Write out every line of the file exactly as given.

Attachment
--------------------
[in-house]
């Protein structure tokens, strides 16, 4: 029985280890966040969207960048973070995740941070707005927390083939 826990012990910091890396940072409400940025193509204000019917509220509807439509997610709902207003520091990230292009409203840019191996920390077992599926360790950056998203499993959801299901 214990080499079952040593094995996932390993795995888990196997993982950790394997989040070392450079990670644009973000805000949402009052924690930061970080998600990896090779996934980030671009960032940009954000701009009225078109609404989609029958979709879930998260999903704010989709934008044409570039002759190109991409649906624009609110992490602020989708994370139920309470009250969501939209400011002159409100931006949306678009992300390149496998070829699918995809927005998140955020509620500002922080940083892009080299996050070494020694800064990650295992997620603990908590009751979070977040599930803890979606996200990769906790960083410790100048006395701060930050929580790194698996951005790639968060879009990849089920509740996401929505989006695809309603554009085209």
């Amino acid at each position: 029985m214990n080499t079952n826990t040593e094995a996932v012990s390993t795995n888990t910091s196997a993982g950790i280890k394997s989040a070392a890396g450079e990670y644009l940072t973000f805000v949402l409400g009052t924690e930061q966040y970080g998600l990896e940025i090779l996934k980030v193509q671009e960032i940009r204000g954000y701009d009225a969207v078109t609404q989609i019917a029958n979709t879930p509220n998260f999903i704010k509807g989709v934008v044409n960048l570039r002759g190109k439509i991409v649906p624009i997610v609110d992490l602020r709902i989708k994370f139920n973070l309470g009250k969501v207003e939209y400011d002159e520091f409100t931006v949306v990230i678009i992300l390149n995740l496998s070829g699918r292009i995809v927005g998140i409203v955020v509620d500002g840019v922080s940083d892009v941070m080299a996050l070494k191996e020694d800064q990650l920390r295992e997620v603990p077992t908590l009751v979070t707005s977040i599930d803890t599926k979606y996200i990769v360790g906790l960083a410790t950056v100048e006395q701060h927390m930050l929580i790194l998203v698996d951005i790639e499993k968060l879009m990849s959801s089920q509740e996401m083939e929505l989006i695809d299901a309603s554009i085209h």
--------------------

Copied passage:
[in-house]
């Protein structure tokens, strides 16, 4: 029985280890966040969207960048973070995740941070707005927390083939 826990012990910091890396940072409400940025193509204000019917509220509807439509997610709902207003520091990230292009409203840019191996920390077992599926360790950056998203499993959801299901 214990080499079952040593094995996932390993795995888990196997993982950790394997989040070392450079990670644009973000805000949402009052924690930061970080998600990896090779996934980030671009960032940009954000701009009225078109609404989609029958979709879930998260999903704010989709934008044409570039002759190109991409649906624009609110992490602020989708994370139920309470009250969501939209400011002159409100931006949306678009992300390149496998070829699918995809927005998140955020509620500002922080940083892009080299996050070494020694800064990650295992997620603990908590009751979070977040599930803890979606996200990769906790960083410790100048006395701060930050929580790194698996951005790639968060879009990849089920509740996401929505989006695809309603554009085209």
């Amino acid at each position: 029985m214990n080499t079952n826990t040593e094995a996932v012990s390993t795995n888990t910091s196997a993982g950790i280890k394997s989040a070392a890396g450079e990670y644009l940072t973000f805000v949402l409400g009052t924690e930061q966040y970080g998600l990896e940025i090779l996934k980030v193509q671009e960032i940009r204000g954000y701009d009225a969207v078109t609404q989609i019917a029958n979709t879930p509220n998260f999903i704010k509807g989709v934008v044409n960048l570039r002759g190109k439509i991409v649906p624009i997610v609110d992490l602020r709902i989708k994370f139920n973070l309470g009250k969501v207003e939209y400011d002159e520091f409100t931006v949306v990230i678009i992300l390149n995740l496998s070829g699918r292009i995809v927005g998140i409203v955020v509620d500002g840019v922080s940083d892009v941070m080299a996050l070494k191996e020694d800064q990650l920390r295992e997620v603990p077992t908590l009751v979070t707005s977040i599930d803890t599926k979606y996200i990769v360790g906790l960083a410790t950056v100048e006395q701060h927390m930050l929580i790194l998203v698996d951005i790639e499993k968060l879009m990849s959801s089920q509740e996401m083939e929505l989006i695809d299901a309603s554009i085209h």